Wong, Phui Nam 1935-

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Wong, Phui Nam 1935-
(Phui Nam Wong)


Born September 20, 1935, in Kuala Lumpur, Malaysia. Education: University of Malaya, Singapore, B.A. (honors).


Agent—c/o Author Mail, Skoob Books, Skoob Russell Square, Woodhill Farm, Willow Marsh Lane, Yoxford, Suffolk IP17 3JR, England.


Writer, poet, economist, government official. Industrial Development Division of the Ministry of Commerce, Kuala Lumpur, Malaysia, assistant controller. Also worked as an economist in Thailand in numerous positions, including MIDF, a private company, and the Malaysian International Merchant Banking Ltd. New Straight Times,columnist; training and marketing consultant for private company. Taught briefly at a private college.



How the Hills Are Distant (poetry), Tengarra, Department of English, University of Malaya (Kuala Lumpur, Malaysia), 1968.

Remembering Grandma and Other Rumors, Department of English Language and Literature, University of Singapore (Singapore), 1989.

Ways of Exile: Poems from the First Decade, Skoob Books (Yoxford, Suffolk, England), 1993.

Poems have appeared in anthologies, including Bunga Emas, The Second Tongue, The Flowering Tree, Young Commonwealth Poets '65, and Poems from India, Sri Lanka, Singapore, and Malaya; poems have appeared in journals, including Tengarra, Tumasek, South East Asian Review of English, and Westerly; author has translated selected poems by Latiff Mohidin.


An economist and financial adviser by trade, Wong Phui Nam is also among the first generation of Malaysian poets to write in English. He began writing poetry in the 1960's; and his first volume,How the Hills Are Distant, was published in 1968. According to Rajeev S. Patke in a literature critique appearing on the University of Singapore Web site, the author's early poetry is representative of a new generation of Malaysian poets who were "oriented towards a symbolist and mythopoeic poetry." Wong's poems often explore the intricacies of life in a multi-culturally diverse place such as Malaysia. Following his first book, the author published intermittently in various journals. His next full collection, Remembering Grandma and Other Rumors was published more than twenty years after his initial offering. A contributor to the Victorian Personalities Web site noted: "His mature poems are regarded as among the best Malaysian poems in English, unsurpassed in their eloquence and linguistic richness. Most of them are contemplative and draw their images from the local landscape." Commenting on the collection titled Ways of Exile: Poems from the First Decade, Quarterly Literary Review Singapore contributor Eddie Tay noted that the Chinese ancestry of the author has lead him to experience a "condition of mental exile." Tay went on to write: "As an agent of cross-cultural engagement, that which is unhomely in the poetry of Wong Phui Nam probes, interrogates and finally unsettles boundaries that seek to contain the nation."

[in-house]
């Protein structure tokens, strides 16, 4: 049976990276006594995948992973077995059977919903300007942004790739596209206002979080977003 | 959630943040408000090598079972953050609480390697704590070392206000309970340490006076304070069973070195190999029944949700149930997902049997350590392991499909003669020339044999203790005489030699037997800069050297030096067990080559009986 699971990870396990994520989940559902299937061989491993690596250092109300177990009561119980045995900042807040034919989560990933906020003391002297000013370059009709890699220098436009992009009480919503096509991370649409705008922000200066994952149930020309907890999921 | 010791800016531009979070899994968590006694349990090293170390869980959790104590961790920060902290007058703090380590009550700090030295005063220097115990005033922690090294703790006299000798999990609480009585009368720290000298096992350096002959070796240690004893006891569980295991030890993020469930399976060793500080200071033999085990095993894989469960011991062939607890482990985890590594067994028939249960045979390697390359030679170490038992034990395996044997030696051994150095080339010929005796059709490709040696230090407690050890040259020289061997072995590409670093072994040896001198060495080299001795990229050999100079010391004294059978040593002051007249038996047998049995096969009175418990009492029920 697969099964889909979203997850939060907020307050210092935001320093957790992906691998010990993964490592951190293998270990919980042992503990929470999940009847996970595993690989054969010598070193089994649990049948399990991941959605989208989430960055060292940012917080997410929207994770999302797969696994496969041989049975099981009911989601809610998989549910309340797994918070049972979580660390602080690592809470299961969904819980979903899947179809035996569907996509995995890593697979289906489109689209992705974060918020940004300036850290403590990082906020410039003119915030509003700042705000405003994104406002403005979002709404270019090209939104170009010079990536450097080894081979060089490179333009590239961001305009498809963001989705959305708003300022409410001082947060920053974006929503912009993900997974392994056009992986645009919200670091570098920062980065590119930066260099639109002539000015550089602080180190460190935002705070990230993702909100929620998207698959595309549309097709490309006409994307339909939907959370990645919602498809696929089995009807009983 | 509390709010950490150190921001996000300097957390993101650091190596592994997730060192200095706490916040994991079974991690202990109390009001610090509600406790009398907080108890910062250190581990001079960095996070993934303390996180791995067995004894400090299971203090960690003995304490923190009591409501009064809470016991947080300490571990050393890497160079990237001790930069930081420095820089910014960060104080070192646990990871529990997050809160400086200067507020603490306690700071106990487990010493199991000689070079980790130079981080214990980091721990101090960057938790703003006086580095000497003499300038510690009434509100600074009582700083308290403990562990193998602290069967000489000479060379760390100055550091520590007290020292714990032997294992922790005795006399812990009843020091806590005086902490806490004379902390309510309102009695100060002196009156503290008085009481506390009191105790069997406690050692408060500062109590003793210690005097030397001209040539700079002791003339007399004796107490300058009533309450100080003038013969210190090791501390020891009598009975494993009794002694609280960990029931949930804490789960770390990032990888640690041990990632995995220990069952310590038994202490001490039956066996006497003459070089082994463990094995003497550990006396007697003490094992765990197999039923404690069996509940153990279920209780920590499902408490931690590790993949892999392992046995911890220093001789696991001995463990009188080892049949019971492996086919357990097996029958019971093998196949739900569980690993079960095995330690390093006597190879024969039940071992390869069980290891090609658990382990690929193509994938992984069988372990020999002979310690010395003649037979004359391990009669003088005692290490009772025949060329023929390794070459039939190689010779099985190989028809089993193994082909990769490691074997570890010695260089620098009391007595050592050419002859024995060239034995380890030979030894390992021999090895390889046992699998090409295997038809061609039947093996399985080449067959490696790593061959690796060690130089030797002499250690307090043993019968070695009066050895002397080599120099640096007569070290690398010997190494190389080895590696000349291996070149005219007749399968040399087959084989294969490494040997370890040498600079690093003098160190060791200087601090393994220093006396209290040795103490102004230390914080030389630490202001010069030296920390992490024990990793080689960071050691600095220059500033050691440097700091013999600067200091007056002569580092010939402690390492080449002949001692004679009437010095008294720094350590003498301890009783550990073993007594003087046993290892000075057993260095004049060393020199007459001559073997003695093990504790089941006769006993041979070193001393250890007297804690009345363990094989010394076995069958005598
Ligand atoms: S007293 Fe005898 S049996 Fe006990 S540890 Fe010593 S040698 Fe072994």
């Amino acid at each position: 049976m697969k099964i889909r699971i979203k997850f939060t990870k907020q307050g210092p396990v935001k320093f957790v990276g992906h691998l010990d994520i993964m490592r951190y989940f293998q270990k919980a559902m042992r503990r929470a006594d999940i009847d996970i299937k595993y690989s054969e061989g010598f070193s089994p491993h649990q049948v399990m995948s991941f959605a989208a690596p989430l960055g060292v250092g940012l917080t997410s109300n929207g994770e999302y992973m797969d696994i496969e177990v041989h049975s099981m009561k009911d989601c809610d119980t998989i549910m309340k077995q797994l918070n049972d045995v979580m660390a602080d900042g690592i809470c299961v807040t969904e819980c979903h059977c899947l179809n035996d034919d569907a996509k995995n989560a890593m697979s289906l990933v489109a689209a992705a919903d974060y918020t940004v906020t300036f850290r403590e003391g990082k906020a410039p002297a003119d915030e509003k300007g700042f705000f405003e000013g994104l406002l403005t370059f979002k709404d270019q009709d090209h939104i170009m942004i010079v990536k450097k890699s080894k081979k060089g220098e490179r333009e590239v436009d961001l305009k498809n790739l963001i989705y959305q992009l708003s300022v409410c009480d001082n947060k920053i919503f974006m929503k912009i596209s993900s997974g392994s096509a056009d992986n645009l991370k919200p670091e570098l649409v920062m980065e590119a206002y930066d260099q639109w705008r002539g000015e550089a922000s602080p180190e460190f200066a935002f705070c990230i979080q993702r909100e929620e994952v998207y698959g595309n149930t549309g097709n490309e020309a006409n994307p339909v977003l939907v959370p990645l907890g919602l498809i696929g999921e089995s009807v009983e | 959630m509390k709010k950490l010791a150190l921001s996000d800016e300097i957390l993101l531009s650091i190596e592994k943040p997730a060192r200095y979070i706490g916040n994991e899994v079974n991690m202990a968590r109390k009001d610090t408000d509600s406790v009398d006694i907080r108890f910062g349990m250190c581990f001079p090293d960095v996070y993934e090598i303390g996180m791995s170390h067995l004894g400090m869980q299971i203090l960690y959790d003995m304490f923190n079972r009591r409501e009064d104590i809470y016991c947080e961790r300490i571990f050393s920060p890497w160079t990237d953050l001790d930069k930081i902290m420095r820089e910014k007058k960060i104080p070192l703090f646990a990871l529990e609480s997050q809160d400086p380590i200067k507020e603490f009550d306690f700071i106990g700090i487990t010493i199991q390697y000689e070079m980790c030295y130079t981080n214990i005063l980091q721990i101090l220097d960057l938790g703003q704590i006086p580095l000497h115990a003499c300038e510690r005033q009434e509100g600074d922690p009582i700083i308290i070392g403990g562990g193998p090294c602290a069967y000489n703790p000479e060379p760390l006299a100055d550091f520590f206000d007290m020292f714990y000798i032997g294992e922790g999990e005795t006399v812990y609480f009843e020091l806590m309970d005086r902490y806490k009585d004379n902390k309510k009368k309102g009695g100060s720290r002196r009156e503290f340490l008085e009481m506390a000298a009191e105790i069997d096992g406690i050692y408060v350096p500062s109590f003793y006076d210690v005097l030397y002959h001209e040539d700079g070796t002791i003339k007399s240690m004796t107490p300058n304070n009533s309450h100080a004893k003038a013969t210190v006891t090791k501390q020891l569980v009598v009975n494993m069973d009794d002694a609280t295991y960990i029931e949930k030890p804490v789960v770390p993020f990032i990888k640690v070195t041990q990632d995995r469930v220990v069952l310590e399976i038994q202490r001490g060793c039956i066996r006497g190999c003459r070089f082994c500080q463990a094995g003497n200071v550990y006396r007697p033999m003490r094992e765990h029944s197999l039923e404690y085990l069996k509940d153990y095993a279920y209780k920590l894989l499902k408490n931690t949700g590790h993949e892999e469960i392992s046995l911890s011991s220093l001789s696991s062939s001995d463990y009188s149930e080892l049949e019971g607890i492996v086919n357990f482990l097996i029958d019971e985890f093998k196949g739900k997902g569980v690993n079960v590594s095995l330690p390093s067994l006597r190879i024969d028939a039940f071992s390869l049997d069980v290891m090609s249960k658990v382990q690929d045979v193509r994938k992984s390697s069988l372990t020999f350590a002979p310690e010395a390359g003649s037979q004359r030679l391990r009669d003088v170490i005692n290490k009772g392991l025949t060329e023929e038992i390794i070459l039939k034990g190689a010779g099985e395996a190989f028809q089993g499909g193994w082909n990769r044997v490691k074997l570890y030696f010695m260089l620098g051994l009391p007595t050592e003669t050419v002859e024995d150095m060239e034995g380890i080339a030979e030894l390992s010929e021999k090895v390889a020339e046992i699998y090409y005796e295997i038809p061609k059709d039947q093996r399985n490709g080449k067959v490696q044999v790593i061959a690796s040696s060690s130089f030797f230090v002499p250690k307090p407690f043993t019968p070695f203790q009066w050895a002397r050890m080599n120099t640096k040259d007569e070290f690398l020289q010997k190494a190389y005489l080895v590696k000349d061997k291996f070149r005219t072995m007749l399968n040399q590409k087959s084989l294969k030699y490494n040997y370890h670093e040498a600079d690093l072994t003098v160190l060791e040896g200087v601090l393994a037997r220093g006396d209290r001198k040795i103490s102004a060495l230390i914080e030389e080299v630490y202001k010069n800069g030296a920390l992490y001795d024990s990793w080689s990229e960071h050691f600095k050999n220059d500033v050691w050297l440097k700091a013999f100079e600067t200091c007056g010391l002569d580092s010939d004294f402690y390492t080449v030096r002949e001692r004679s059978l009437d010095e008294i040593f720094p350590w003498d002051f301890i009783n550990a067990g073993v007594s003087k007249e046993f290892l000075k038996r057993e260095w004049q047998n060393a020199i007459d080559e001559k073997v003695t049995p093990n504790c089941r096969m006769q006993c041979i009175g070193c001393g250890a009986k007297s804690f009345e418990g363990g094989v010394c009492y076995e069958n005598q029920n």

Bennett, Bruce, editor, Myths, Heroes and Anti-Heroes: Essays on the Literature and Culture of the Asia-Pacific Region, Center for Studies in Australian Literature, University of Western Australia (Nedlands, Australia), 1999. pp. 71-80.

Nightingale, Peggy, editor, A Sense of Place in the New Literatures in English, University of Queensland (St. Lucia, Queensland, Australia), 1986, pp. 132-142.

Vinson, James, Contemporary Poets, St. Martin's Press (New York, NY), 1975.


Quarterly Literary Review Singapore, October, 2001, Eddie Tay, "Unsettling Ways of Exile: The Unhomely in the Poetry of Wong Phui Nam."

Span, April, 1987, "The Discourse of Nationalism and Multiculturalism in Singapore and Malaysia in the 50s and 60s," pp. 136-150.

Yemen Times, April 12-14, 2004, Murari Prasad, "Wung Phui Nam: A Fascinating English."


University of Singapore Web site,http://www.scholars.nus.edu.sg/ (June 19, 2006), Rajeev S. Patke, "Poetic Beginnings," and "The Poet in Malaysia: Wong Phui Nam, Muhammad Hami Salleh."

Victorian Personalities,http://viweb.freehosting.net/viperson.htm/(June 19, 2006), "The Poetry of Wong Phui Nam."